• Able to financially cover expenses not paid for by NIH grant (between $1,000 and $2,000 for unreimbursed travel, video camera, and blood screening as specified in the consent form.

EXCLUSION CRITERIA:

  • Severe or moderately severe depression or cognitive impairment.
  • Previous brain surgery.
  • Presence of diabetes mellitus, severe cardiopulmonary disease or other severe medical disease, or MRI evidence of cerebrovascular disease.
  • Not medically cleared to undergo a surgical procedure.
  Contacts and Locations
Please refer to this study by its ClinicalTrials.gov identifier: NCT00038116

Locations
United States, Colorado
University Hospital, the University of Colorado Health Sciences Center
Denver, Colorado, United States, 80262
United States, New York
North Shore University Hospital
Manhasset, New York, United States, 11030
The Movement Disorder Center, Columbia-Presbyterian Hospital
New York, New York, United States, 10032
Sponsors and Collaborators
University of Colorado, Denver
Investigators
Principal Investigator: Curt R. Freed, M.D. University of Colorado, Denver
  More Information

Publications:
Freed, C.R., Greene, P.E., Breeze, R.E. Tsai, W.-Y., DuMouchel, W., Kao, R., Dillon, S., Winfield, H., Culver, S., Trojanowski, J.Q., Eidelberg, D., and Fahn, S.: Embryonic dopamine cell transplantation for severe Parkinson's disease. New England Journal of Medicine 344(10):710-719, 2001.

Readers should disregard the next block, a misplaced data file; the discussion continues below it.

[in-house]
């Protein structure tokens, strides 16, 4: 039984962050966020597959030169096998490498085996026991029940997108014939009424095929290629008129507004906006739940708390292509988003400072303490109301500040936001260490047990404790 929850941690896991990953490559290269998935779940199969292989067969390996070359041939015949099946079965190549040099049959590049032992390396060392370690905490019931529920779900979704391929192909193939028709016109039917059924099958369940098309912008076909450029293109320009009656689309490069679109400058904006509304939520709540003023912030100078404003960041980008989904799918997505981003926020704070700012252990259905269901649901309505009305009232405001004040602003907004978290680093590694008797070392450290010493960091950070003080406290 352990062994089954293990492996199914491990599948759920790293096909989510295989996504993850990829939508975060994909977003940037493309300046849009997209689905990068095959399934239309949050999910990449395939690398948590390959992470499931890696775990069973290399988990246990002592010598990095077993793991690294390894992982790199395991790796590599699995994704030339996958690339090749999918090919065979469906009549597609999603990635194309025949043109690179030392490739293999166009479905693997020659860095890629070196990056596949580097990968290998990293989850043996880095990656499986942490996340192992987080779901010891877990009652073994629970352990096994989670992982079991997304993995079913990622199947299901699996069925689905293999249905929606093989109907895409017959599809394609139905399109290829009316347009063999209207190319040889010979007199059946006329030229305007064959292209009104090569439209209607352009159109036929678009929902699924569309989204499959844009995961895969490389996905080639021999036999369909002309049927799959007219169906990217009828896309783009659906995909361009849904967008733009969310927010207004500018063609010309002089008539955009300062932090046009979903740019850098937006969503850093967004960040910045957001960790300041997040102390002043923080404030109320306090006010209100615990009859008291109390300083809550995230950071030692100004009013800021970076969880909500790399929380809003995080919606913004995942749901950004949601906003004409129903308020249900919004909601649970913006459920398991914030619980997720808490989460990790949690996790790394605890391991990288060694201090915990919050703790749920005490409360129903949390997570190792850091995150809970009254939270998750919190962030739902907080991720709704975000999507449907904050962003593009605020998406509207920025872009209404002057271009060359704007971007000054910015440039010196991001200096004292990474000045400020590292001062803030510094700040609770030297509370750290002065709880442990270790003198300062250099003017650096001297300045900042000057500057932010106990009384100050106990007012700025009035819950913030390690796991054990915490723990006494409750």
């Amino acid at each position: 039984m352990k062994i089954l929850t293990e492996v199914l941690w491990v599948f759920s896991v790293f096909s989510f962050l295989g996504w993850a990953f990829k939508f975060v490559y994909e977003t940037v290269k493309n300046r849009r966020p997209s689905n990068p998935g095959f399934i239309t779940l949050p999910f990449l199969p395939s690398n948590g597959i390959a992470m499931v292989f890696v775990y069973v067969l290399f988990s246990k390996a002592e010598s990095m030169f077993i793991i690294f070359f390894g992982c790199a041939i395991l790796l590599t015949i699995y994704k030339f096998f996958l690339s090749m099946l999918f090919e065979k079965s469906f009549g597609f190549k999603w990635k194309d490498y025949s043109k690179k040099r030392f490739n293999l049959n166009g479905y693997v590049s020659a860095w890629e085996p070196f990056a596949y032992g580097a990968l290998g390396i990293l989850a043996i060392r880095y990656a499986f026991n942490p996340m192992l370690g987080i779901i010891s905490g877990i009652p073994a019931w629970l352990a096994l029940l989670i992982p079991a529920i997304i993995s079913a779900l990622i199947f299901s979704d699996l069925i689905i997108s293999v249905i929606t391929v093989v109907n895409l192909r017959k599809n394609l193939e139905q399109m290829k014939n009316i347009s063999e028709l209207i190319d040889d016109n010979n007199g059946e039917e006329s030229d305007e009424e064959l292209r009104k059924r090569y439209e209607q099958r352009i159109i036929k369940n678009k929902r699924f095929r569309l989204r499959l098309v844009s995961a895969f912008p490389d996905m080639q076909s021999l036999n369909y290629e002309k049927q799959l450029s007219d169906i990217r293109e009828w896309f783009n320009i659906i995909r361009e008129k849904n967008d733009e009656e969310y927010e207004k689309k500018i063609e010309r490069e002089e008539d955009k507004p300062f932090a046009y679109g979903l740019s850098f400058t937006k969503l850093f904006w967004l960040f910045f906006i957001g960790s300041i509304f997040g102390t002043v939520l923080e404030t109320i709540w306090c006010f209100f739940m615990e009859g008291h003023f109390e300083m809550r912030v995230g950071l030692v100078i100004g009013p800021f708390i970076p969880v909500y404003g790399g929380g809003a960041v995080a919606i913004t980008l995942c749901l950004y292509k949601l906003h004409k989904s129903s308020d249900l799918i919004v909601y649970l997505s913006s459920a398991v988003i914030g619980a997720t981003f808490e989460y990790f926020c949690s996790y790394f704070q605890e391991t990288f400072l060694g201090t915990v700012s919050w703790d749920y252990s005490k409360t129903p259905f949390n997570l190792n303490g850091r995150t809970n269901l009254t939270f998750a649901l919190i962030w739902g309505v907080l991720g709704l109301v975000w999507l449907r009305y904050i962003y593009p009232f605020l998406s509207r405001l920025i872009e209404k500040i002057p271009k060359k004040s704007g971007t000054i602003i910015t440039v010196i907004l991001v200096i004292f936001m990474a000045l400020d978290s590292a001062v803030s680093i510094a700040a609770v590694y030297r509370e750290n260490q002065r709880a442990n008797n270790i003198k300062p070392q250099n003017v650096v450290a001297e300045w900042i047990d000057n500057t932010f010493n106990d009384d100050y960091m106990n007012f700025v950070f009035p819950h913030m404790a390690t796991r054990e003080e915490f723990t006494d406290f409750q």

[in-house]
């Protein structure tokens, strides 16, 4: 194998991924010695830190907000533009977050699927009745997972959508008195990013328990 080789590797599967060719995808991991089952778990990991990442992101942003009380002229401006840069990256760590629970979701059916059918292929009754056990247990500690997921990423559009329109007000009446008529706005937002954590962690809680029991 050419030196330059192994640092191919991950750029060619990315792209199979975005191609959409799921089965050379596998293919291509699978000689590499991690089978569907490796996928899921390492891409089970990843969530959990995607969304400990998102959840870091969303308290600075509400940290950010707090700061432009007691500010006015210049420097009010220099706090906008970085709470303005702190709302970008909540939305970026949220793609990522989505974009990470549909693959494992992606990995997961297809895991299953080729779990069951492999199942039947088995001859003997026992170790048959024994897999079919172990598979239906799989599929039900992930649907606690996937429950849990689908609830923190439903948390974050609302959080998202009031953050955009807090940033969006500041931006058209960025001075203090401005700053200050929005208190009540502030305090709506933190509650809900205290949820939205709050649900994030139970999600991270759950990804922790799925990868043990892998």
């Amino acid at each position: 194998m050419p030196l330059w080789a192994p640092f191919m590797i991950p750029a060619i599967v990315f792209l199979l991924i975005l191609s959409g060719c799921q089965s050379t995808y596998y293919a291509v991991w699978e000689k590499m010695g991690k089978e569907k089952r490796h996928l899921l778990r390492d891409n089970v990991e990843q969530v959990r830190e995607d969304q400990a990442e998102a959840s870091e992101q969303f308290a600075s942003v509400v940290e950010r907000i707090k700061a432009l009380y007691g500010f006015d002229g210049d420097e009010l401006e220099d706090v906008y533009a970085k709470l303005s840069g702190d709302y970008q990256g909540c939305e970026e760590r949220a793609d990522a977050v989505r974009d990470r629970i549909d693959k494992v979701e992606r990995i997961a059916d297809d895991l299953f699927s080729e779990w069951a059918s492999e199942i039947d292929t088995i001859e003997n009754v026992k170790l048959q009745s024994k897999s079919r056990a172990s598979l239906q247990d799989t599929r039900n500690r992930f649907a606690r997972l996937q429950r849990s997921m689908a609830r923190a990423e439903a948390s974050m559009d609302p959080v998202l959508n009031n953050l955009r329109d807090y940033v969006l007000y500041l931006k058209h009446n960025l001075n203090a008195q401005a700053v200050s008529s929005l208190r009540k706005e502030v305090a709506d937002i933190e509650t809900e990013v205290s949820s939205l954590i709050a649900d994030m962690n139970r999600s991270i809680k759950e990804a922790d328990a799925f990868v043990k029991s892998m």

Bjorklund A., Dunnett S.B., Brundin P., Stoessl A.J., Freed C.R., Breeze R.E., Levivier M., Peschanski M., Studder L., Barker R. Neural transplantation for the treatment of Parkinson's disease. Lancet Neurology 2(7):437-45, 2003.

Responsible Party: University of Colorado, Denver
ClinicalTrials.gov Identifier: NCT00038116     History of Changes
Other Study ID Numbers: 93-0097
Study First Received: May 29, 2002
Last Updated: February 4, 2013
Health Authority: United States: Federal Government

Keywords provided by University of Colorado, Denver:
Parkinson's disease
PD
dopamine
embryonic dopamine cell implant surgery
tissue implants

Additional relevant MeSH terms:
Parkinson Disease
Parkinsonian Disorders
Basal Ganglia Diseases
Brain Diseases
Central Nervous System Diseases
Nervous System Diseases
Movement Disorders
Neurodegenerative Diseases
Dopamine
Dopamine Agents
Cardiotonic Agents
Cardiovascular Agents
Therapeutic Uses
Pharmacologic Actions
Sympathomimetics
Autonomic Agents
Peripheral Nervous System Agents
Physiological Effects of Drugs
Neurotransmitter Agents
Molecular Mechanisms of Pharmacological Action
Protective Agents

ClinicalTrials.gov processed this record on April 21, 2014